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3 Defensive Options Strategies to Consider

05/12/2014 8:00 am EST


Michael Thomsett

Founder, Thomsett Publishing Website

Options are not only for the high-risk strategy of speculators; they can also be used to protect existing portfolio positions, says Michael Thomsett of, and here he outlines three strategies for reducing risk.

Options are not just speculative devices, but may also serve as effective portfolio management tools. To reduce risk, three strategies need further consideration:

1. Protective puts. The most basic defensive move allowing you to continue holding stock is the long put, also called the “protective” put. This is also termed a synthetic long call; in the event the stock value rises, the overall stock/put long position rises as well. However a problem with the protective put is that is requires payment of the put premium. So if your basis in stock is $50 per share and you buy a 50 put paying a premium of 3 ($300), that means your net basis in stock has to rise to $53 per share. So you need a three-point gain just to break even. For this reason, just buying a protective put leaves a lot to be desired.

2. Synthetic short stock. The second strategy is to create an option-based position that will increase in value point-for-point if and when the stock’s value falls. It consists of one long put and one short call opened at the same strike. The cost of the put is offset by the income from the call. This is a very low-risk position for two reasons. First, the net cost is zero or close to it and, in some instances, even creates a small net credit. Second, if you are trying to protect stock you own, each synthetic position provides protection for 100 shares. The put provides downside protection while the short call is covered.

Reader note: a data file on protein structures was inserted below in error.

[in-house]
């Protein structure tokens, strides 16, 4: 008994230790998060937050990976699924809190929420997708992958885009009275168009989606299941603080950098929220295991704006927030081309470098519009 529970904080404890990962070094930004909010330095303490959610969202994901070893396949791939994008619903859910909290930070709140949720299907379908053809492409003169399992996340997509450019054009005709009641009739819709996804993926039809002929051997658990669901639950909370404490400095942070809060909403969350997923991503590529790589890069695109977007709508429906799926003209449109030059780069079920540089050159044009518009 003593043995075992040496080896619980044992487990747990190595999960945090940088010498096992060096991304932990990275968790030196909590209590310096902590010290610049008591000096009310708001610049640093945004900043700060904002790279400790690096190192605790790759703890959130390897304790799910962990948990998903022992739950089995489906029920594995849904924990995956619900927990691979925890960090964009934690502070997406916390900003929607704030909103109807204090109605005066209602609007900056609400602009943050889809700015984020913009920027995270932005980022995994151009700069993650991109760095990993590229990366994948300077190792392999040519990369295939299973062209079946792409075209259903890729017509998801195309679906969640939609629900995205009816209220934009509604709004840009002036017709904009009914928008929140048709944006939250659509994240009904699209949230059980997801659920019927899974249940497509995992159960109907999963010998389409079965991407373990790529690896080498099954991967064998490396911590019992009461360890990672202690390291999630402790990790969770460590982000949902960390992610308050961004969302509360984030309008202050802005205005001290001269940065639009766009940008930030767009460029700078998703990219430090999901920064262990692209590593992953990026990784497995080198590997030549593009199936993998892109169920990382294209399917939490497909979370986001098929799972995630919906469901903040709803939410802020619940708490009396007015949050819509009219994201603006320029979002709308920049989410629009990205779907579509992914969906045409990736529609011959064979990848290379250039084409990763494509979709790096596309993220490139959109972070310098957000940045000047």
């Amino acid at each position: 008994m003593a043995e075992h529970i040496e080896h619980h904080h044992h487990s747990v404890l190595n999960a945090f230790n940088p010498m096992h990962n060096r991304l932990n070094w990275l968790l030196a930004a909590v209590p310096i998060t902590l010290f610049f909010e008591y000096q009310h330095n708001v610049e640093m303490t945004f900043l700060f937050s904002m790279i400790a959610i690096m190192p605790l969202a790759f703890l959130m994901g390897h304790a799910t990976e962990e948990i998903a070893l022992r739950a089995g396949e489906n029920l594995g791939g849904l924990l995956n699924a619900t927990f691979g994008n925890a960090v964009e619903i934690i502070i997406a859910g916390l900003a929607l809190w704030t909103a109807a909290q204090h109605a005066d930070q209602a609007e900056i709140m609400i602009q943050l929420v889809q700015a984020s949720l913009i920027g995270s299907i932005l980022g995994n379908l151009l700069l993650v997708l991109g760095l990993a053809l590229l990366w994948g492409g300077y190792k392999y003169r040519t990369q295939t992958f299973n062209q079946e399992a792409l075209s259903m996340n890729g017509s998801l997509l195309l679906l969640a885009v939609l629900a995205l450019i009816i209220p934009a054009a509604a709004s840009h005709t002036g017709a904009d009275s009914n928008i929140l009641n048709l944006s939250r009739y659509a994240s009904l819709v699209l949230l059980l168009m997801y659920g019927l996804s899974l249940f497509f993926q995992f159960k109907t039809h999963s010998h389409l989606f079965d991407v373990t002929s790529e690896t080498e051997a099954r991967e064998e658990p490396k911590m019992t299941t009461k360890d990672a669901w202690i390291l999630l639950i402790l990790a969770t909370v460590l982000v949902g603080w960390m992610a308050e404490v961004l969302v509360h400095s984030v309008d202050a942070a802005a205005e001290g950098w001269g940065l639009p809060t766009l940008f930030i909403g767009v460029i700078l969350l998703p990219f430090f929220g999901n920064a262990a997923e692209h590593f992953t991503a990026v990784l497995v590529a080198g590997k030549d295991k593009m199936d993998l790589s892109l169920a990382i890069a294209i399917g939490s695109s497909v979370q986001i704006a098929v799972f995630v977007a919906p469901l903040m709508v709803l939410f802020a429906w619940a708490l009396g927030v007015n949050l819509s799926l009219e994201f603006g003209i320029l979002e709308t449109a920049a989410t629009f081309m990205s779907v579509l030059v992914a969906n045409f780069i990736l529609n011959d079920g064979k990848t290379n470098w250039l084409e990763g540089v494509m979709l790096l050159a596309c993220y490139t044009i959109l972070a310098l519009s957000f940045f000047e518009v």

3. Collars. The collar is very similar to synthetic short stock. It involves 100 shares of stock, a long put and a short call. However, the call and put normally are opened at different strikes so that both are out of the money. If the stock price rises, the call is covered; if the stock price falls, the put grows in value. And because the net cost of the two options is at or close to zero, it does not take very much movement for the long put to become profitable.

The real key to effective use of options is to use them to manage risk, not to replace one risk with another one.

By Michael Thomsett of

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